"Say No to Drugs"
I wonder at the wisdom of writing such a canned and tired slogan on the wrapper of a burrito. Why not "study hard" or "be wise" or even better, "don't eat this"? The whole idea is so ridiculous. In Teacher School we learned that it wasn't enough to tell a kid "not to do something" without providing attractive alternatives. I have found this to be true in my experience, from both sides of the podium.
"Made in Compton"
I have never visited the town of Compton, Ca. It has a bad reputation. Announcing that the burrito was made there doesn't inspire confidence, especially since it was legendary in the '80s as a violent crack town. The juxtaposition of both of the statements is particularly funny and ironic. The county of Flip Flop produces fantastic food, between the organic farms, the ranches, the fishing fleets and the armies of fine Mexican chefs. Theoretically, finding a bad burrito in the city borders should be nearly impossible. I am not sure how it is cheaper to pay someone in Compton (maybe it gets murderers off the street, ha ha) to make a bad burrito, freeze it, then ship it 600 miles north, then to reheat it.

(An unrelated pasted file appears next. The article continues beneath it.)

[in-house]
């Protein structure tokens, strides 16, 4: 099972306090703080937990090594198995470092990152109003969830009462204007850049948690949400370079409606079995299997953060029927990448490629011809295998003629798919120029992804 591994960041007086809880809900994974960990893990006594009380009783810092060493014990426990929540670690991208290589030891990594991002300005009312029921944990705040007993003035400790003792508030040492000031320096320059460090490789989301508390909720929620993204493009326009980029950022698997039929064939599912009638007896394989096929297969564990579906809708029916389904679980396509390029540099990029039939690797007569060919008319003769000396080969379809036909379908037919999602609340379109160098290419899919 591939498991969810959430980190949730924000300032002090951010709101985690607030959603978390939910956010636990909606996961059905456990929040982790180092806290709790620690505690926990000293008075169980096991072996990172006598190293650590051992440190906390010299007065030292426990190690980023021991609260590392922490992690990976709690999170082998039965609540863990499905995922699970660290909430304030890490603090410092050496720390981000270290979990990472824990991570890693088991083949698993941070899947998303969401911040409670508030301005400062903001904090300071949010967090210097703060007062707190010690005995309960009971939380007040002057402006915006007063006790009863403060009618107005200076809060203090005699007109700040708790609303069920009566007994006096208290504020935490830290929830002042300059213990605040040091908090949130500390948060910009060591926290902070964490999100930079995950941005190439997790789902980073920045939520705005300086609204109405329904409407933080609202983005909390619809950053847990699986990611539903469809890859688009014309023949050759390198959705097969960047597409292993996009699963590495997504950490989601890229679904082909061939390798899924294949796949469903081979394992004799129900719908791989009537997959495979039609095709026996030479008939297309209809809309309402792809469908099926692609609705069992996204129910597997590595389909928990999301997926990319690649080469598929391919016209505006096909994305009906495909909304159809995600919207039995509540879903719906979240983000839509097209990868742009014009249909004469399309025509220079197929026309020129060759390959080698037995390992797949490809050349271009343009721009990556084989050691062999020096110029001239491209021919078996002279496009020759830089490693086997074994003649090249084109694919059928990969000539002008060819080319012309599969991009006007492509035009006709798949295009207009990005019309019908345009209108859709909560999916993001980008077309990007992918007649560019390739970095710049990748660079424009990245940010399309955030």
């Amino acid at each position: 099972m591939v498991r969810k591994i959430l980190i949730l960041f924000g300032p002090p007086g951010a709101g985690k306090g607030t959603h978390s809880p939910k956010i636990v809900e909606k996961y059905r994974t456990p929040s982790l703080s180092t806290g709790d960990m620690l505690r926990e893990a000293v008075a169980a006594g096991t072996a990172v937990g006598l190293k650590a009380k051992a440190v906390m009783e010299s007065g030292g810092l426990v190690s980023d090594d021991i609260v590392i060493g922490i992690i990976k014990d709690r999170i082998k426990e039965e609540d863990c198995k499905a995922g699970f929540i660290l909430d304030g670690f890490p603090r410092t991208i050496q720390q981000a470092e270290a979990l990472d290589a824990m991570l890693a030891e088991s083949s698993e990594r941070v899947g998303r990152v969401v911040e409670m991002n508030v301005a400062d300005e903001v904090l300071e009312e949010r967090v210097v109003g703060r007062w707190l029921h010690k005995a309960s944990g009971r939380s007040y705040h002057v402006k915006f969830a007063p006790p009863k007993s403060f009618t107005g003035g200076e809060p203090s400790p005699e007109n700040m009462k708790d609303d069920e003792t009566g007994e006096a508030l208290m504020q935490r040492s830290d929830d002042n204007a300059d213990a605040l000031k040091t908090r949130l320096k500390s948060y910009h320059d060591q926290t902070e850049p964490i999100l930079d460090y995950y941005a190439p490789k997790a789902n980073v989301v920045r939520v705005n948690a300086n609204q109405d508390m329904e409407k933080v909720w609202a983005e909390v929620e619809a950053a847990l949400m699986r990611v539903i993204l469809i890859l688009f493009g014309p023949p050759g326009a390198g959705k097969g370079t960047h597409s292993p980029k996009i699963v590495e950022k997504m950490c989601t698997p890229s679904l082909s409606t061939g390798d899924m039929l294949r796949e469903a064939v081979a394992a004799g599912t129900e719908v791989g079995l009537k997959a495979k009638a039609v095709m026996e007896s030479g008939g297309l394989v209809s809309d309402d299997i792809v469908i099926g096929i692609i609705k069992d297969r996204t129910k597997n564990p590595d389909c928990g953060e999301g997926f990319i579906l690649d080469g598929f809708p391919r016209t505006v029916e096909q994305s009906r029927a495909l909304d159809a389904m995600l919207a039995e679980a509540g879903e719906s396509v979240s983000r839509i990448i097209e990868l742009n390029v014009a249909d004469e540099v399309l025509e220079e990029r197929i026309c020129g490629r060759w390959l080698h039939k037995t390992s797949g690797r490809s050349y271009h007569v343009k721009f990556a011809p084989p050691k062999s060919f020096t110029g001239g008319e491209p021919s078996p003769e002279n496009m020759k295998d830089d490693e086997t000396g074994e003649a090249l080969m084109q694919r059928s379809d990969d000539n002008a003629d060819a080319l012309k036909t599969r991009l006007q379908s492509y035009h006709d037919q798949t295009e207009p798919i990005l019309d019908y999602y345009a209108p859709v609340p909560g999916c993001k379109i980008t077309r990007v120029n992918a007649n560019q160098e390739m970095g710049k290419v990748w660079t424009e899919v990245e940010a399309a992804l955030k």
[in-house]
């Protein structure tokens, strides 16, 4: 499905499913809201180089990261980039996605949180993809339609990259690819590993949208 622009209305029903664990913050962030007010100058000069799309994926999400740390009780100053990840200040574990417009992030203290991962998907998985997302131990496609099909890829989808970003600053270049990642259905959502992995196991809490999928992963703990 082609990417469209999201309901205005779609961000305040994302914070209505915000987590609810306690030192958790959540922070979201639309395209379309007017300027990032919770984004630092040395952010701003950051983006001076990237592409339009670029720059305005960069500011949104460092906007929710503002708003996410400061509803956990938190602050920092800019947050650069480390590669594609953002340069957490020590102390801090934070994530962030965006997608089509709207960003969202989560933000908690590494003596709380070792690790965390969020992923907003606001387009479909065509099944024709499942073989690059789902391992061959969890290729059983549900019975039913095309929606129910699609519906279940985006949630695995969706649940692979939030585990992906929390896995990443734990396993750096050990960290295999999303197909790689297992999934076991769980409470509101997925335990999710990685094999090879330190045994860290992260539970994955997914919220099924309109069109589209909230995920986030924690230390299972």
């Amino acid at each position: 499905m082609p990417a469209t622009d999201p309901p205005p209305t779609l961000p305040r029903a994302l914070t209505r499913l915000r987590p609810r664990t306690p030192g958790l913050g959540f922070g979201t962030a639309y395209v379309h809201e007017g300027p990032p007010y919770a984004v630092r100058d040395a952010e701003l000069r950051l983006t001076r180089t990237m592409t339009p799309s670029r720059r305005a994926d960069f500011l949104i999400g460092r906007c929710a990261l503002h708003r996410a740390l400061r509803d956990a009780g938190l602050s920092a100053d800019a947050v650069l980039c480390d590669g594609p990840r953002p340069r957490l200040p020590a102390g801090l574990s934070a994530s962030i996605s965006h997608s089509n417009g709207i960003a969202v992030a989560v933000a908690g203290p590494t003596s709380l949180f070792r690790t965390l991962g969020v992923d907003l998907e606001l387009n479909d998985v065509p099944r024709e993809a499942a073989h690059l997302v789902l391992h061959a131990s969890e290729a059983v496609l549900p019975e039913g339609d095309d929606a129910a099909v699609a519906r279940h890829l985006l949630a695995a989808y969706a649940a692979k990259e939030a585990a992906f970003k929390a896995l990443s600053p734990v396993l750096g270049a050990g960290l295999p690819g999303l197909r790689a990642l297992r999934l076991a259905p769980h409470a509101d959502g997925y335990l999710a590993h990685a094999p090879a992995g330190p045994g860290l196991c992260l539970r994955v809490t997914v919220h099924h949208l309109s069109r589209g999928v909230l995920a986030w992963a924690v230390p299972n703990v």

I actually ate it. The tortilla was yellow. It was filled with cheese sauce and bits of something that looked like it was trying to be sausage. I was hungry and at a local high school subbing for the band teacher.
Fortunately, the jazz band sounded better than the "burrito" tasted. It was mostly boys, in that zitty, hooded, awkward chapter of adolescence. It took them a half hour to get themselves arranged in the band room and another ten minutes to decide what song to play. They chose "Cotton Tale." They didn't sound half bad. As soon as the guitarist stopped playing Metallica riffs (I didn't know the kids were still listening to them), they started, and what they produced actually sounded "jazzy." There were a couple aimless trumpeters in the back who were playing video games on their iPods and one confused kid who kept timidly stabbing at the xylophone as if it might bite back.